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Spring Cleaning

Spring is just around the corner, and that gets many of us thinking about Spring Cleaning. For some individuals, this means a deep clean of the whole house, inside and out. For others, it’s as simple as packing away the bulky boots and coats, and swapping them for sun hats and shorts. Most of us are somewhere in the middle when it comes to getting our living spaces ready for spring. There’s one thing that inevitably comes along with a spring clean, and that’s our excess clutter getting an eviction notice. Often, our undesirable stuff gets sent to the bin, but a good chunk of that trash might be treasure to another person, organization, or alternative recycling facility. 


If you’re looking to get started on a de-cluttering journey, the thing you’ll need most of is time! Set aside a weekend that you (and anyone else who lives with you) can go through your home, room-by-room. 

Begin by separating items in to 4 main sections (Re-home, Discard, Repair, and Keep), and use the guide below to ask yourself some questions about each item.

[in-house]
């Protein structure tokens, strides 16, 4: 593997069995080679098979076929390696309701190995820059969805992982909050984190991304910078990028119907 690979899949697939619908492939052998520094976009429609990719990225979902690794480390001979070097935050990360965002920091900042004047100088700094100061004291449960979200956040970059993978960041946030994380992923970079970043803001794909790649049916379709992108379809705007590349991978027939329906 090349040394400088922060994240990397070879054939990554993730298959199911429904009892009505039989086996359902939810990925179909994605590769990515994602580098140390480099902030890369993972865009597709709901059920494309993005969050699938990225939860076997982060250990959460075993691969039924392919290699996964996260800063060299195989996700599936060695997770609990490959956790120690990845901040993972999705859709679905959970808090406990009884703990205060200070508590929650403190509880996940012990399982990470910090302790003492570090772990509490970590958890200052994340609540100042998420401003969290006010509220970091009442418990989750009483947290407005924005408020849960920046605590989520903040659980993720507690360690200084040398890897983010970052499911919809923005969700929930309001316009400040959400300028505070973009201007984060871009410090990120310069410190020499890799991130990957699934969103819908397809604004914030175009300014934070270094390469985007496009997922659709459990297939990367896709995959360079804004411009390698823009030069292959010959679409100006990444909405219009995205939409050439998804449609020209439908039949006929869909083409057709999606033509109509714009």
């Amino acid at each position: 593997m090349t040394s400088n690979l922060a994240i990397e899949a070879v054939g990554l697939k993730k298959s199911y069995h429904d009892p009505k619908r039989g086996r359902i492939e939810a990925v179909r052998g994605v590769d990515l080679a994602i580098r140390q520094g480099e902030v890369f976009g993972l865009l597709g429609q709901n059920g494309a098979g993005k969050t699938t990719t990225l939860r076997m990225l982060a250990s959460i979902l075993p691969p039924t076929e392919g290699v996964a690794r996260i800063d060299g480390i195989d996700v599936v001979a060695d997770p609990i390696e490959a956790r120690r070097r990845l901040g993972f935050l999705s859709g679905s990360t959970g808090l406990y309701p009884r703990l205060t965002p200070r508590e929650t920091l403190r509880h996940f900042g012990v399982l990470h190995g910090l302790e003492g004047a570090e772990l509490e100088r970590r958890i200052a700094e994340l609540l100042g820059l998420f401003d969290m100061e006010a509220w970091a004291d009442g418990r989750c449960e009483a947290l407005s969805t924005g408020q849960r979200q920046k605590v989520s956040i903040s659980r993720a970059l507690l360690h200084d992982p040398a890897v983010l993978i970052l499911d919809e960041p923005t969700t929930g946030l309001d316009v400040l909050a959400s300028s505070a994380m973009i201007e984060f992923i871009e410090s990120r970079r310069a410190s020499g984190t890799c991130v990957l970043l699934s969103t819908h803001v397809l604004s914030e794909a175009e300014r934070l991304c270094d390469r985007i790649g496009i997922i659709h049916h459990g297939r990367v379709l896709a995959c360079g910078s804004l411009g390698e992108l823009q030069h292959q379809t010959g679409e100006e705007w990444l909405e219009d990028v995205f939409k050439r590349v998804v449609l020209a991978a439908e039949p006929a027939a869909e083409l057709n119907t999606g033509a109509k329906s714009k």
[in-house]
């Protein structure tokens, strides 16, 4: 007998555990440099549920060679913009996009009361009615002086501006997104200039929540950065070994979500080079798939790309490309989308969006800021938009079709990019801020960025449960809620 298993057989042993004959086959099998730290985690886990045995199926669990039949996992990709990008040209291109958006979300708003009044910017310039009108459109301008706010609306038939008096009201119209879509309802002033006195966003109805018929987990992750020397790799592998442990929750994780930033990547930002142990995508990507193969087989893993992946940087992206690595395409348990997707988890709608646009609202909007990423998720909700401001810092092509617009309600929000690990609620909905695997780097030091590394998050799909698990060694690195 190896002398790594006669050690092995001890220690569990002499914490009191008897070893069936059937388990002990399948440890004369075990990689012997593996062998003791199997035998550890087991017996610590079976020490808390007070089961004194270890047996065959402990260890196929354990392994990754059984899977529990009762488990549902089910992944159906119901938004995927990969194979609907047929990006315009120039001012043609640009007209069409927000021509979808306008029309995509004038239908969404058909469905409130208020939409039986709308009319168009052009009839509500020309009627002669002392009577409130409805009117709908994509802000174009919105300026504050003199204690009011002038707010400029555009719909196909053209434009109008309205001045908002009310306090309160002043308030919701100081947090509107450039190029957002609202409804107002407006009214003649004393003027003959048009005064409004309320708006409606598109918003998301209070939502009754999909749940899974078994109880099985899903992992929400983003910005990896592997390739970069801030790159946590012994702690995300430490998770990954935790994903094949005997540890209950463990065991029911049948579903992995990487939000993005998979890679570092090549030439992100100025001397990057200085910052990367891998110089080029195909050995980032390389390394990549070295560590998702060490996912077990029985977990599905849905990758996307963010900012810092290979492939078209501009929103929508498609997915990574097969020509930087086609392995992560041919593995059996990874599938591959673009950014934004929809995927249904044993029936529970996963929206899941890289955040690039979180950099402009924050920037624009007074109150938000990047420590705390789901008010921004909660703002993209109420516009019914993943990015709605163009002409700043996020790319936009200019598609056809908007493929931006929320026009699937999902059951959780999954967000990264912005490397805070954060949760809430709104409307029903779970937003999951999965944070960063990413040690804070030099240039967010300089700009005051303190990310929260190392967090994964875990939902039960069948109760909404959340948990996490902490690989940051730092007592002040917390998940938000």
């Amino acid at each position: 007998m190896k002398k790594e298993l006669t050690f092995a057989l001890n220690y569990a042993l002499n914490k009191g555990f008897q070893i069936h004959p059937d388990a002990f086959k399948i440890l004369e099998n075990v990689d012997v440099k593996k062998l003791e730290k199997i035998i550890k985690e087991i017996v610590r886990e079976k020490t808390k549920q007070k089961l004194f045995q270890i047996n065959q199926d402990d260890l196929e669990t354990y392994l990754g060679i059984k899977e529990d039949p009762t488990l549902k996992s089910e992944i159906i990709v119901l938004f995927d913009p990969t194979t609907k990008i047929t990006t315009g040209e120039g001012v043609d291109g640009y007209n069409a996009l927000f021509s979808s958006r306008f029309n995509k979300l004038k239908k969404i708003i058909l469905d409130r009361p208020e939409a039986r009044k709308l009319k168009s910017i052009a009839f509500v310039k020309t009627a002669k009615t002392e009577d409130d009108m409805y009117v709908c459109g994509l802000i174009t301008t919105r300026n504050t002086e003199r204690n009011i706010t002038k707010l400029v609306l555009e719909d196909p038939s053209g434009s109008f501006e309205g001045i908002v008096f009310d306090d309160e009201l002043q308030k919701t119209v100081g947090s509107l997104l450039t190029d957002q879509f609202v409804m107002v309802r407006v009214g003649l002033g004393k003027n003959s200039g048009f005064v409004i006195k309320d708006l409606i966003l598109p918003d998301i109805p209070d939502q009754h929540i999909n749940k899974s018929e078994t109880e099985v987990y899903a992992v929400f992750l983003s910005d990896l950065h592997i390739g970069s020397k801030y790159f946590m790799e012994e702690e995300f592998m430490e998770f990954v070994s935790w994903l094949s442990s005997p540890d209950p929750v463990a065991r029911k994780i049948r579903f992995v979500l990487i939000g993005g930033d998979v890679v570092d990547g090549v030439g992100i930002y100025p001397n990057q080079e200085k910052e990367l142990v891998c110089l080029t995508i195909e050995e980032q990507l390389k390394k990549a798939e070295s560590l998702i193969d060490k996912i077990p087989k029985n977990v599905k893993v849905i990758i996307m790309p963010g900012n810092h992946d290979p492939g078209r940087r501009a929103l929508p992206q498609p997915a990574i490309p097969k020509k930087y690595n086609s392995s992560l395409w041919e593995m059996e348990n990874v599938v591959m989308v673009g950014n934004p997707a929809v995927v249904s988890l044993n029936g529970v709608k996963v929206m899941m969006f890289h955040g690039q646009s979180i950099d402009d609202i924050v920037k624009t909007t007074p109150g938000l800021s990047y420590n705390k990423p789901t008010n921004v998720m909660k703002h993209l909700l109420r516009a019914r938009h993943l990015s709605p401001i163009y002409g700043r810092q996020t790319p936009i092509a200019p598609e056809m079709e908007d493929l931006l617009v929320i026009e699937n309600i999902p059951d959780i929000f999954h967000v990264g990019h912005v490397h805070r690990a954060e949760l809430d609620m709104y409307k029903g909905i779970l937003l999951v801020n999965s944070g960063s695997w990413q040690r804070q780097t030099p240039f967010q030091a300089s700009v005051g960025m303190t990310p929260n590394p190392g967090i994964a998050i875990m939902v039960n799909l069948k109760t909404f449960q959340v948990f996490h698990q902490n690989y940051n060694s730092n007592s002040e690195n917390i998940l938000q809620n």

Re-Home: You might not wear that mink coat anymore, but an orphaned animal living in a humane society or rehab facility may find cozy comfort in that forgotten furry fashion. When an item has lost its frequency of use or value to you, that doesn’t mean it’s useless! If you attended Re:Purposefest last year, you know that there are dozens of local organizations that can reuse the household items you may no longer find value in. Our Re:Purposefest event will be coming up again this summer, so you may want to hold on to some of that clutter a little longer if you have somewhere to store it. Keep an eye on our website and social media for more updates about Re:Purposefest 2020. 


If you’re not in the position to hold on to your unwanted goods, there are plenty of organizations who can take your items year-round.